Two of my favorite scenes in the movie, The Return of the King (the third in the Lord of the Rings trilogy) occur near the end of the film.
The first is where Gandalf has flown in with the eagles and rescued Frodo and Sam from becoming crock pot ingredients in the meltdown of Mount Doom. That rescue scene itself has a quiet poignancy to it, a wordless picture of unexpected – almost unbelievable – salvation at a point in time when Frodo and Sam have resigned themselves to death. They have completed their mission and have done so together. They dream of what might have been, but they realize their predicament leaves little hope of retirement planning. And then, out of chaos and destruction come Gandalf and three birds big enough to do some major damage to your windshield if you ever parked beneath their roost.
Fade to black.
The next scene contrasts itself from the Mount Doom rescue in almost every way imaginable. Darkness, menace and heat are replaced by light, calmness and an almost visceral sense of the coolness of the sheets that envelope Frodo as he awakens from his ordeal. The parade of friends soon begins and provides closure, but those first moments of awareness draw me in most. Here is one of the few places in the movie where I can empathize with a fictional creature with funky ears and large, hairy feet who hangs out with wizards, dwarves and elves and has just outsmarted a very bad dude who must go through Visine by the barrel. Here, in this moment, the film captures the wonder of return.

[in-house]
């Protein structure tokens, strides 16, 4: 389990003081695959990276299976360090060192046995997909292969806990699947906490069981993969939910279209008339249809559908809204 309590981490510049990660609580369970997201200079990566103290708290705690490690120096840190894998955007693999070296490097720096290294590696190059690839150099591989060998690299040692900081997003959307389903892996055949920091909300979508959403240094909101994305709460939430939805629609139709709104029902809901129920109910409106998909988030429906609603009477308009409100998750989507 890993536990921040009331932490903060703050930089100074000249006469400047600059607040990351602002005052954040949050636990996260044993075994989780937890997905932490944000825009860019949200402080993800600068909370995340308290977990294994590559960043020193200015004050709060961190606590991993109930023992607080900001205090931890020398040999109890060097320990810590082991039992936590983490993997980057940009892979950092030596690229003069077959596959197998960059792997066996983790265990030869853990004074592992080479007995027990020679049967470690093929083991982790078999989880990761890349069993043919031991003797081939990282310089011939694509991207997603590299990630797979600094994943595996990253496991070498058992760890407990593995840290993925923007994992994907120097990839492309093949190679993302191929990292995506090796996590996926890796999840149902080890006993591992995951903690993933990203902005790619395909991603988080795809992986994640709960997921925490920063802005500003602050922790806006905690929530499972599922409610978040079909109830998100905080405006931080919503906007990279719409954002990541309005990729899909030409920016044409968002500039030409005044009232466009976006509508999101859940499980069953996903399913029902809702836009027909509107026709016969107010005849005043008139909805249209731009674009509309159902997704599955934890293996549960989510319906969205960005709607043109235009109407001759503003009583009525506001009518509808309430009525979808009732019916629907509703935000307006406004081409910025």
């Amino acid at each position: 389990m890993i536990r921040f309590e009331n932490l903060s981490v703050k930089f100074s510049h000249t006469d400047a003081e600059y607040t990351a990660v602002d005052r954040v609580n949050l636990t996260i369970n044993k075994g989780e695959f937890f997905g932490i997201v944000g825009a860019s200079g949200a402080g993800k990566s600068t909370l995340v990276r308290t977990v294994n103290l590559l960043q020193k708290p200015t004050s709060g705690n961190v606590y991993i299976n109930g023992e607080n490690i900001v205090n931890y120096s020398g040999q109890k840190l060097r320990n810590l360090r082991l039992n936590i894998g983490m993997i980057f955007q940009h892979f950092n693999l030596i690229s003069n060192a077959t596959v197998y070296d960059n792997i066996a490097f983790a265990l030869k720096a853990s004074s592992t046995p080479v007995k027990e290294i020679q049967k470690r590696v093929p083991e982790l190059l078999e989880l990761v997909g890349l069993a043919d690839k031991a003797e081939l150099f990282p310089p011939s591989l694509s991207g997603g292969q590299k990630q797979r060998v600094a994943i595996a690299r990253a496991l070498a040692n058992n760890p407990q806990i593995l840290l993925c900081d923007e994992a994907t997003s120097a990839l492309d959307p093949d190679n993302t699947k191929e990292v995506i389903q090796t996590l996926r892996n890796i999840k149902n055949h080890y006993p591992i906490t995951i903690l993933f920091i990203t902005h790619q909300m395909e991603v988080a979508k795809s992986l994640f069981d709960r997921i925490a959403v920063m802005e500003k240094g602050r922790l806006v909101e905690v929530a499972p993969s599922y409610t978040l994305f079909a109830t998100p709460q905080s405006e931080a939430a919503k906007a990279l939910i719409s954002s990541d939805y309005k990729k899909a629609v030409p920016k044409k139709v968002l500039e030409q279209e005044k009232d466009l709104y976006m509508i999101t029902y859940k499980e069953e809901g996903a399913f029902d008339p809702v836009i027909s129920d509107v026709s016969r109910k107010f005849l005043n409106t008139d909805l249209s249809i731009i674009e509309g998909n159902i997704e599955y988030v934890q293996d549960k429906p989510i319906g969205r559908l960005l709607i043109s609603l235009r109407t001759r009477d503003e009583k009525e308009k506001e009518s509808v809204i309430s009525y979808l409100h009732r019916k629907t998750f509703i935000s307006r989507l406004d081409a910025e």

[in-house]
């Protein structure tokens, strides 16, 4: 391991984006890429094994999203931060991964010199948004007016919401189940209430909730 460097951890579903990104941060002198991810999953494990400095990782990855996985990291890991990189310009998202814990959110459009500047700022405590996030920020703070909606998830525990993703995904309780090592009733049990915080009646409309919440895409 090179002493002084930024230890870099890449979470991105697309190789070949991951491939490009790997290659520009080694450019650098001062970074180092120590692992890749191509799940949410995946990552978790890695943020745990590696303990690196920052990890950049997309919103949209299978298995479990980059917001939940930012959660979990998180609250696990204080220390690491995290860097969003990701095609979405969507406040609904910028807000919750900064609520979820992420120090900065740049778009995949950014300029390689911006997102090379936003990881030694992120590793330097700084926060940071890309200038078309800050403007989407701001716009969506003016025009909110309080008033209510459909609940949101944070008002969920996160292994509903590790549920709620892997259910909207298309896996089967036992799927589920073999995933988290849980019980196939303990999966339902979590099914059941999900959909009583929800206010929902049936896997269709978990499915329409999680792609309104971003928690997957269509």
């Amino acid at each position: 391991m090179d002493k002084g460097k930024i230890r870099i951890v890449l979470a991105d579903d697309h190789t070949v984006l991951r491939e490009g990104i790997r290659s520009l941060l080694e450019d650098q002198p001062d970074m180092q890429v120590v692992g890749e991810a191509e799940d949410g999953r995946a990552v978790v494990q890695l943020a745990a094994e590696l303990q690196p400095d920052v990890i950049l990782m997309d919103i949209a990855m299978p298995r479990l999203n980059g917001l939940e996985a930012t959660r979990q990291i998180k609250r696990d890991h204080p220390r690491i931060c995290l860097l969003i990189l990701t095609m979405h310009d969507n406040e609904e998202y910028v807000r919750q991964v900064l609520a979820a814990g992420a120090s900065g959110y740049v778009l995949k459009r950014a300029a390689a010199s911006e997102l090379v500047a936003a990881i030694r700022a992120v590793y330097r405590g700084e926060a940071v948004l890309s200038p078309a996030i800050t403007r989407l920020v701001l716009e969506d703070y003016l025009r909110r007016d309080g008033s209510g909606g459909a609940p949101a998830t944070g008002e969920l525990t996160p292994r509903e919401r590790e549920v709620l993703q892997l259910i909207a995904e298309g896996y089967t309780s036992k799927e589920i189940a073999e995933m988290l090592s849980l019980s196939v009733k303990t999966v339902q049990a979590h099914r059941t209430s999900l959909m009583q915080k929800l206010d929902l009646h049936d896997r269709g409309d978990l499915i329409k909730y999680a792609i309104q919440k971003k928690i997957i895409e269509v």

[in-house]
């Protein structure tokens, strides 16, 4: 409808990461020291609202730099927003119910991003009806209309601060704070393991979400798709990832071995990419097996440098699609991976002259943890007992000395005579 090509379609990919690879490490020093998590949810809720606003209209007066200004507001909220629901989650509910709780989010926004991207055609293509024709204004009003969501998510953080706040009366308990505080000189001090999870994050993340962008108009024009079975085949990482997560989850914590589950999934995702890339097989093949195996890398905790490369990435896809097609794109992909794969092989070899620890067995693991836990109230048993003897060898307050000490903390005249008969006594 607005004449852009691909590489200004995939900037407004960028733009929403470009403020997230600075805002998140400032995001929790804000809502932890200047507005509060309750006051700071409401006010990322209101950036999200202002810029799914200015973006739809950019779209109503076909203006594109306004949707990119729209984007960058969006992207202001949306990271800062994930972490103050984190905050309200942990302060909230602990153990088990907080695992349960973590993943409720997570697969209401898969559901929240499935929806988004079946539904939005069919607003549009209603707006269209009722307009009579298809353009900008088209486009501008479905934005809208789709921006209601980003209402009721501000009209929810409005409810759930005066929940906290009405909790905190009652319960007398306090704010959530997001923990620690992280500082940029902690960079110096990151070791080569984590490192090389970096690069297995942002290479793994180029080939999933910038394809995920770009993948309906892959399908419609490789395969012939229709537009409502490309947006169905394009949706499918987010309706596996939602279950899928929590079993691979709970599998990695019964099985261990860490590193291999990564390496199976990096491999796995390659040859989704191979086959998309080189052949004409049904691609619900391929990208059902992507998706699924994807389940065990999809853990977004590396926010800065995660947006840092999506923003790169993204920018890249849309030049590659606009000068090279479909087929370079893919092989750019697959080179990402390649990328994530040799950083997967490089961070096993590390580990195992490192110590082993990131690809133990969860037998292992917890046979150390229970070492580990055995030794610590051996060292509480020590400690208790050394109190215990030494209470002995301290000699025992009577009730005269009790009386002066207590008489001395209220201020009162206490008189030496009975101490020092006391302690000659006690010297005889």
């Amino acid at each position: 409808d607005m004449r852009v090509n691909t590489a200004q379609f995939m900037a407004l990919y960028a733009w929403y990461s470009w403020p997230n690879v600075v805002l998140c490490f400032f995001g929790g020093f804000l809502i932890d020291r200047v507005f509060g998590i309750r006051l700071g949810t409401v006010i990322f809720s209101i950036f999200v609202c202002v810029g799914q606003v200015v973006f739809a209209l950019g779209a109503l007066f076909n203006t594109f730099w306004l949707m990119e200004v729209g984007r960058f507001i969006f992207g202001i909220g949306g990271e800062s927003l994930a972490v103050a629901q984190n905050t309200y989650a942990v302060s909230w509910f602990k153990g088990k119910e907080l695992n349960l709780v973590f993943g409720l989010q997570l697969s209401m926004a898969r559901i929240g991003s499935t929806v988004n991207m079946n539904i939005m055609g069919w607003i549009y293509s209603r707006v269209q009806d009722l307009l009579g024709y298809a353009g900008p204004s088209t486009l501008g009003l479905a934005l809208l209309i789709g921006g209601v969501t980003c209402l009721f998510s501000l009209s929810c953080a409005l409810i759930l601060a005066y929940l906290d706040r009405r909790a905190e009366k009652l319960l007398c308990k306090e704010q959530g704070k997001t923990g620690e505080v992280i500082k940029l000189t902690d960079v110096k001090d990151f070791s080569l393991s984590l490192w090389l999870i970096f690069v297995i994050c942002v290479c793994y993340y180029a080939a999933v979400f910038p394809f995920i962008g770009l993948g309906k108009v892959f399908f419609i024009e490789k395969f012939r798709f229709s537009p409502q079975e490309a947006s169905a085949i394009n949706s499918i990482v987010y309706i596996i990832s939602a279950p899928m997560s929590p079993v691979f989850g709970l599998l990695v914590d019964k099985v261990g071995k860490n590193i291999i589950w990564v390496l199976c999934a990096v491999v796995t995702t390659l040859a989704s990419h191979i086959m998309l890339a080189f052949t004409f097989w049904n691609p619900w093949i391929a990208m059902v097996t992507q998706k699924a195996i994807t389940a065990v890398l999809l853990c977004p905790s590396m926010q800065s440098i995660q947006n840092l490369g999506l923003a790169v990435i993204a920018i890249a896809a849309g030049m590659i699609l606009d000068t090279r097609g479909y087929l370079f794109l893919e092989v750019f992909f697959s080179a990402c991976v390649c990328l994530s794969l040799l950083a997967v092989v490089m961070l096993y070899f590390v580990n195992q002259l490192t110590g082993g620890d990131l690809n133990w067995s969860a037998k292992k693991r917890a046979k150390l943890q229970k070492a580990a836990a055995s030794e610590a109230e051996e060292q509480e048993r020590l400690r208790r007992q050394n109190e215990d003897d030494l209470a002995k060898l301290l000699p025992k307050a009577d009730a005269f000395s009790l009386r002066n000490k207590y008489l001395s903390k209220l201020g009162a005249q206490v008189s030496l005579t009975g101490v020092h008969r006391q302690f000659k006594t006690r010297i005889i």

Particularly after hard trips that exhilarate but also exhaust us physically, mentally and emotionally, coming home provides a sense of accomplishment and completion. We have discovered something about ourselves that we never dreamed we were capable of and now that we have reached our journey’s end, we can afford to let down our guard and simply rest. Like the deep sleep that we fall into after a day of strenuous physical effort, the rest exemplified by Frodo in that scene reminds me that return often provides us with what we sought on our trip but may have found only in bits and pieces, true re-creation.
Like most of us, I somehow doubt that Frodo ever anticipated this moment at the time Gandalf first wandered into Hobbiton way back in the first movie. That’s the way it is for us as well: When we leave for a trip, all we can envision at the time is the journey before us. But it’s nice to know that if we travel well, at the end of that journey lies not only return and rest, but completion.
At least for a moment. For in the movie, as in life, the story goes on. So the sense of rejuvenation and closure we achieve on return isn’t permanent but is intended to sustain us through our next adventure and to give us a taste of what true rest looks like when one day we too make our final trip into the West and come face to face with the Source of all peace and rest.